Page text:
What were you doing from July 19th to the 22nd? Doug Holsworth, a Security Intelligence Officer (SIO) at Bowden Institution, was walking 50 km a day in the Netherlands as part of the Nijmegen March (The Walk of the World). This is the largest walking/marching event in the world with over 50,000 people participating in its 100th anniversary this year. What began as a training exercise for Dutch military personnel in long distance endurance marches has become a challenge for thrill seekers across the globe. But this event meant much more to Doug, someone who suffers from Post Traumatic Stress Disorder (PTSD) as a result of his work in corrections.
“I dedicated my walk to raising awareness about PTSD,” explains Doug. “It was my hope that by participating in the march and speaking about my own PTSD issues, others out there will realize that PTSD is all too common in our chosen field. We need to recognize that not only is it ok to speak about it, but also necessary to maintain positive mental and physical health.”
Doug cannot pinpoint one single event that caused his PTSD, but says it was a number of events happening over his 22-year-long career with CSC that had a cumulative effect on him. Without realizing it, his personal life and well-being had taken a bad turn and were struggling. That is when he decided to take up walking as a way to relieve stress, better his physical health, and take his mind away from work.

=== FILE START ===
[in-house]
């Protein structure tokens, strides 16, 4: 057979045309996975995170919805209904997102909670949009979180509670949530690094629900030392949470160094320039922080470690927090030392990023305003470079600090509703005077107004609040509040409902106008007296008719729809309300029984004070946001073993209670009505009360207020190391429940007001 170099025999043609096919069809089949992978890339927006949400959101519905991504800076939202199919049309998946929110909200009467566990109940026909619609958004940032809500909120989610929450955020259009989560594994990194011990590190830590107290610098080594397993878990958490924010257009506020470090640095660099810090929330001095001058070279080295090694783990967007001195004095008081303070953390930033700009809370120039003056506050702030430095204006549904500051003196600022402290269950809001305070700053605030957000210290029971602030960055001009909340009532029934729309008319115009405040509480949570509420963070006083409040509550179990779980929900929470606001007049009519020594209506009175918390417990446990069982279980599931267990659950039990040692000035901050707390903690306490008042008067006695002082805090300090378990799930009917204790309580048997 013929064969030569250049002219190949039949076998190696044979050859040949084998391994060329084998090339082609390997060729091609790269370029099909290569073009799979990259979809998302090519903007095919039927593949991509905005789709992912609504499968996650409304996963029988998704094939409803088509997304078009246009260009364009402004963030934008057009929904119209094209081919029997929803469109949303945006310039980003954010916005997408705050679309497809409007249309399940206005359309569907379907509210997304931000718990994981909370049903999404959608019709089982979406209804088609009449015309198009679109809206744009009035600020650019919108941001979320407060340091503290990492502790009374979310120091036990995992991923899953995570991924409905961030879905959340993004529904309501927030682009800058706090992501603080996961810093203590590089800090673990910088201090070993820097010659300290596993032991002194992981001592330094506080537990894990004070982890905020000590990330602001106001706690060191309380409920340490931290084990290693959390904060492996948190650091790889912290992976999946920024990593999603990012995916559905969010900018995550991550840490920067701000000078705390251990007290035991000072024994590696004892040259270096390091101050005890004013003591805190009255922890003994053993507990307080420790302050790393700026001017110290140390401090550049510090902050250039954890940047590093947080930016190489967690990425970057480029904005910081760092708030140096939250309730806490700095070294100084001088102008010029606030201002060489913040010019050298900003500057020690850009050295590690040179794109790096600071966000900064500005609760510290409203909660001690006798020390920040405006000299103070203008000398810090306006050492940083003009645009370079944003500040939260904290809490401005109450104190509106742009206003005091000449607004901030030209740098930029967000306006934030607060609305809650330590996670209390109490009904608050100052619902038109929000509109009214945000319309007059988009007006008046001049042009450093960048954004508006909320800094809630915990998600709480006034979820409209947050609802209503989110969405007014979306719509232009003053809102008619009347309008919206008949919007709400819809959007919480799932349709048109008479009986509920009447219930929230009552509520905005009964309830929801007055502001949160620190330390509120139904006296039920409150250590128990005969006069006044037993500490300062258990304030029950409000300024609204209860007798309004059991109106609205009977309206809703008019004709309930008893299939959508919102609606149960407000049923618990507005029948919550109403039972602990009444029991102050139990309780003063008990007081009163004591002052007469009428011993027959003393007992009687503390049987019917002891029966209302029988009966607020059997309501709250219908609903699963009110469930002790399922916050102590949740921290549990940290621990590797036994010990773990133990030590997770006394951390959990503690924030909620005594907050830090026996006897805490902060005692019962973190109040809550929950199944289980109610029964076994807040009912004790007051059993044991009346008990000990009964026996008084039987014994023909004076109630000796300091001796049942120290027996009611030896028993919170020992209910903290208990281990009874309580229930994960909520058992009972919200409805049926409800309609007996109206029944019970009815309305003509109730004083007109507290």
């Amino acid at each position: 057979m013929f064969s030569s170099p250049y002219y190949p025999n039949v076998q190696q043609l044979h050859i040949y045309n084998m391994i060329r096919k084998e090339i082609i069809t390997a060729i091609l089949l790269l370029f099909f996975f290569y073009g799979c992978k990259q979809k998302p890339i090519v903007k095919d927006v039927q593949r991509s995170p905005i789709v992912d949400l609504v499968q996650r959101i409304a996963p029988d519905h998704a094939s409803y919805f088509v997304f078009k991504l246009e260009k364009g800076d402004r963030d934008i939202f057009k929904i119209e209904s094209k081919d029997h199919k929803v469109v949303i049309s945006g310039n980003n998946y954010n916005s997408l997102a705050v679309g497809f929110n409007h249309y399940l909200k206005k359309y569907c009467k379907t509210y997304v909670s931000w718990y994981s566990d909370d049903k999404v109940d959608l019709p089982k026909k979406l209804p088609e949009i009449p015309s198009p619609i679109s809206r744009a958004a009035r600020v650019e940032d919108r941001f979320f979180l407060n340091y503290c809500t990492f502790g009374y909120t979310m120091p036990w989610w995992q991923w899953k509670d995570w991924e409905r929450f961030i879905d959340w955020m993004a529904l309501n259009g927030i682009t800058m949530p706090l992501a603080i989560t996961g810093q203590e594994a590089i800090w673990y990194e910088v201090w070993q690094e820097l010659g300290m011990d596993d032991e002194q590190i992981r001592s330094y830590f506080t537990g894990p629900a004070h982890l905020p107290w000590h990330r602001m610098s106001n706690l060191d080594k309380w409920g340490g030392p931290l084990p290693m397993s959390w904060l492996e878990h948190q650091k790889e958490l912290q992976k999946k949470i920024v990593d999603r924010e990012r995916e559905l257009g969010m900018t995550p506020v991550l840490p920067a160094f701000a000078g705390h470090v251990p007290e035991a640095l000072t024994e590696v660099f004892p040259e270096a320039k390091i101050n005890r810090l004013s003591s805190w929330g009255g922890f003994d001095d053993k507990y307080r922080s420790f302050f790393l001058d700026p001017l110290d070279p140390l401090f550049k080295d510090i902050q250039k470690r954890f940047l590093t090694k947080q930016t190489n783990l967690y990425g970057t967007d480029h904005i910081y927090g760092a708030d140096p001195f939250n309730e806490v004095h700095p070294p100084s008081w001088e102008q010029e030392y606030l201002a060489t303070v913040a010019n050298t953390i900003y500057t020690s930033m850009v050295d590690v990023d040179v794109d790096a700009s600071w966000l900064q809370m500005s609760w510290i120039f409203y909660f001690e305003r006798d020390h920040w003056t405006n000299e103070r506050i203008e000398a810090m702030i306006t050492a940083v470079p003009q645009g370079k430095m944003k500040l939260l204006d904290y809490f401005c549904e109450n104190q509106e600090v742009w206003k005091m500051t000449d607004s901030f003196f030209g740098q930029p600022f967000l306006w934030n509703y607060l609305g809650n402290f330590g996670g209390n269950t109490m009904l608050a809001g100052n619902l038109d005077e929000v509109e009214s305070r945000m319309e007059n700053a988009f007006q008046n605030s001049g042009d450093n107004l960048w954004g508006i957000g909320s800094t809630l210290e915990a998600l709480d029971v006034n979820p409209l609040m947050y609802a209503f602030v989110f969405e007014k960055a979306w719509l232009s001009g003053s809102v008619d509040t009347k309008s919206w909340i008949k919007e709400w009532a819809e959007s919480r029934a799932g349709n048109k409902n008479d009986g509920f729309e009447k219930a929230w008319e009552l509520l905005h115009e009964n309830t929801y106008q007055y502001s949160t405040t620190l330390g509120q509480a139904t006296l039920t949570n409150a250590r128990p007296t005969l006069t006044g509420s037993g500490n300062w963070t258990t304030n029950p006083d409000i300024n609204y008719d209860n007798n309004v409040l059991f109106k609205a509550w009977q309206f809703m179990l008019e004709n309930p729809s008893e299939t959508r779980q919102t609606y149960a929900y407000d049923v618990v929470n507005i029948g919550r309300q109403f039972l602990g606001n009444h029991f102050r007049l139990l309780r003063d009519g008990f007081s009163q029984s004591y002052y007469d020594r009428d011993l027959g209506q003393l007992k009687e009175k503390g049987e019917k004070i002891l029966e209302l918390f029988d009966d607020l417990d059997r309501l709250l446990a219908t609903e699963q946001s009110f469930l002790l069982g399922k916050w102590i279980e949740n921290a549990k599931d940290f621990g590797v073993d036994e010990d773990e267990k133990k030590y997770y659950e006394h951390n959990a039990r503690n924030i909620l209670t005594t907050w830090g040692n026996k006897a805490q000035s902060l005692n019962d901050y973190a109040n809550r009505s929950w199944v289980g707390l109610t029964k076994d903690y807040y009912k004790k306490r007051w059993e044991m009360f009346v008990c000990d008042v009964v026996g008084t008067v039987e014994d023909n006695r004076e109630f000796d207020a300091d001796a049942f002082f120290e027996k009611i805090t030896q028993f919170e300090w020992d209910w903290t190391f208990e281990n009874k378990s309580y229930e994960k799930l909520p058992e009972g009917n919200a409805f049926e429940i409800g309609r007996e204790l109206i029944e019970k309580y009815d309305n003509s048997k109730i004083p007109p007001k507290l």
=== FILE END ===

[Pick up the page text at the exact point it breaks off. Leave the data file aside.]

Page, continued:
“I have always walked as part of a stress relief program,” he says. “Through walking I was able to identify for myself that PTSD had long been a negative influence on me and my home life. I absolutely realize that things I have experienced throughout my career pale in comparison to what many others have gone through, but I have struggled.”
Training for this walk involved 94 days and walking a total of 700 km. During the actual event, Doug completed 200 km over the course of four days. He would wake up at about 2:30 a.m. each morning, eat breakfast, and then head out walking. Once he completed 50 km for the day, he would eat and head to bed in preparation for the next day. He finished the event with feet that resembled “hamburger” and a painful leg due to a work injury acting up. Overall, however, Doug finished strong and looks forward to completing this march again over the coming years.
It’s important to note that Doug didn’t do this on his own. Months prior to leaving for Holland, he approached senior management in the Prairie Region about what he was planning to do. He said he wanted to represent CSC in this march, while wearing CSC gear, and wanted to use the opportunity to raise awareness about PTSD. He received unanimous support from management, including financial support, and was encouraged for his efforts.
“I’m very grateful to the region and management for supporting me in doing this. This event was important to me and I appreciated the response I received from them,” says Doug.
One of the mottos for the march is “You never walk alone.” For Doug, this held significant meaning particularly as he found himself walking amongst thousands of people, some of whom quickly became new friends, and was able to educate them about what it’s like to work in corrections and talk with others about PTSD. As the only representative from CSC, this was a valuable experience for him. But perhaps most striking was how important the motto was to Doug’s mission – something that wasn’t lost on him.
“I firmly believe that anyone dealing with PTSD issues should feel the same way at CSC. Do not allow yourself to walk alone if you are suffering. Please seek the help that is available and get healthy for yourself and your family. Don’t let the stigma of PTSD or mental health issues stand in the way of living a positive and healthy life.”
CSC employees are encouraged to visit the "Workplace Mental Health Injuries" Infonet page for information about resources available to you.